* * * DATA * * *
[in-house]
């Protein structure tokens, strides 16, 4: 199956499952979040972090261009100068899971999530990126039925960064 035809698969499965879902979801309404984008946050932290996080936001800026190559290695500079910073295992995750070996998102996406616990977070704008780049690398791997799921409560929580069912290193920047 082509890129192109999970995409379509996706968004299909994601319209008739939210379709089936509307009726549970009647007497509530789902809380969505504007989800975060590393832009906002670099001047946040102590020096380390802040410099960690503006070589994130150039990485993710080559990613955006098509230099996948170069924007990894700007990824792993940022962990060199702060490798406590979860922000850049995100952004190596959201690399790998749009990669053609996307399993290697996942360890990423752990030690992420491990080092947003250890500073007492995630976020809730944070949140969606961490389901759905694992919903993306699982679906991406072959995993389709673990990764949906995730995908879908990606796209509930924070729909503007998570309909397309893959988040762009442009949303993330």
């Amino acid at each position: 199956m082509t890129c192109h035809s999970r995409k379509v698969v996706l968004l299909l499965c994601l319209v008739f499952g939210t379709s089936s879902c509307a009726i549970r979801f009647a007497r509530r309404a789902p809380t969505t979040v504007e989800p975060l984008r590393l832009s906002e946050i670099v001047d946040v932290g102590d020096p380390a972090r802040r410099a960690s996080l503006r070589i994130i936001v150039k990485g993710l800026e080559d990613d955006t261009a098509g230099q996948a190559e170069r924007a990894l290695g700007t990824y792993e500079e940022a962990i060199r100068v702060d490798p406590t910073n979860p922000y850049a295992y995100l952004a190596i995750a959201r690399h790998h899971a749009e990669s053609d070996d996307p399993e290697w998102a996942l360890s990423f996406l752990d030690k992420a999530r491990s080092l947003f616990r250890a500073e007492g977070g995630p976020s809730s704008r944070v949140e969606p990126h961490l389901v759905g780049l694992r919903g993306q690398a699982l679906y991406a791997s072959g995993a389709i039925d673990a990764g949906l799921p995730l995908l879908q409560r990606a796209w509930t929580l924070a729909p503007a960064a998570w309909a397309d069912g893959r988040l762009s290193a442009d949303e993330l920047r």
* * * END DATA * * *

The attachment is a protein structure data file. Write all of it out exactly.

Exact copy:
[in-house]
């Protein structure tokens, strides 16, 4: 199956499952979040972090261009100068899971999530990126039925960064 035809698969499965879902979801309404984008946050932290996080936001800026190559290695500079910073295992995750070996998102996406616990977070704008780049690398791997799921409560929580069912290193920047 082509890129192109999970995409379509996706968004299909994601319209008739939210379709089936509307009726549970009647007497509530789902809380969505504007989800975060590393832009906002670099001047946040102590020096380390802040410099960690503006070589994130150039990485993710080559990613955006098509230099996948170069924007990894700007990824792993940022962990060199702060490798406590979860922000850049995100952004190596959201690399790998749009990669053609996307399993290697996942360890990423752990030690992420491990080092947003250890500073007492995630976020809730944070949140969606961490389901759905694992919903993306699982679906991406072959995993389709673990990764949906995730995908879908990606796209509930924070729909503007998570309909397309893959988040762009442009949303993330």
């Amino acid at each position: 199956m082509t890129c192109h035809s999970r995409k379509v698969v996706l968004l299909l499965c994601l319209v008739f499952g939210t379709s089936s879902c509307a009726i549970r979801f009647a007497r509530r309404a789902p809380t969505t979040v504007e989800p975060l984008r590393l832009s906002e946050i670099v001047d946040v932290g102590d020096p380390a972090r802040r410099a960690s996080l503006r070589i994130i936001v150039k990485g993710l800026e080559d990613d955006t261009a098509g230099q996948a190559e170069r924007a990894l290695g700007t990824y792993e500079e940022a962990i060199r100068v702060d490798p406590t910073n979860p922000y850049a295992y995100l952004a190596i995750a959201r690399h790998h899971a749009e990669s053609d070996d996307p399993e290697w998102a996942l360890s990423f996406l752990d030690k992420a999530r491990s080092l947003f616990r250890a500073e007492g977070g995630p976020s809730s704008r944070v949140e969606p990126h961490l389901v759905g780049l694992r919903g993306q690398a699982l679906y991406a791997s072959g995993a389709i039925d673990a990764g949906l799921p995730l995908l879908q409560r990606a796209w509930t929580l924070a729909p503007a960064a998570w309909a397309d069912g893959r988040l762009s290193a442009d949303e993330l920047r």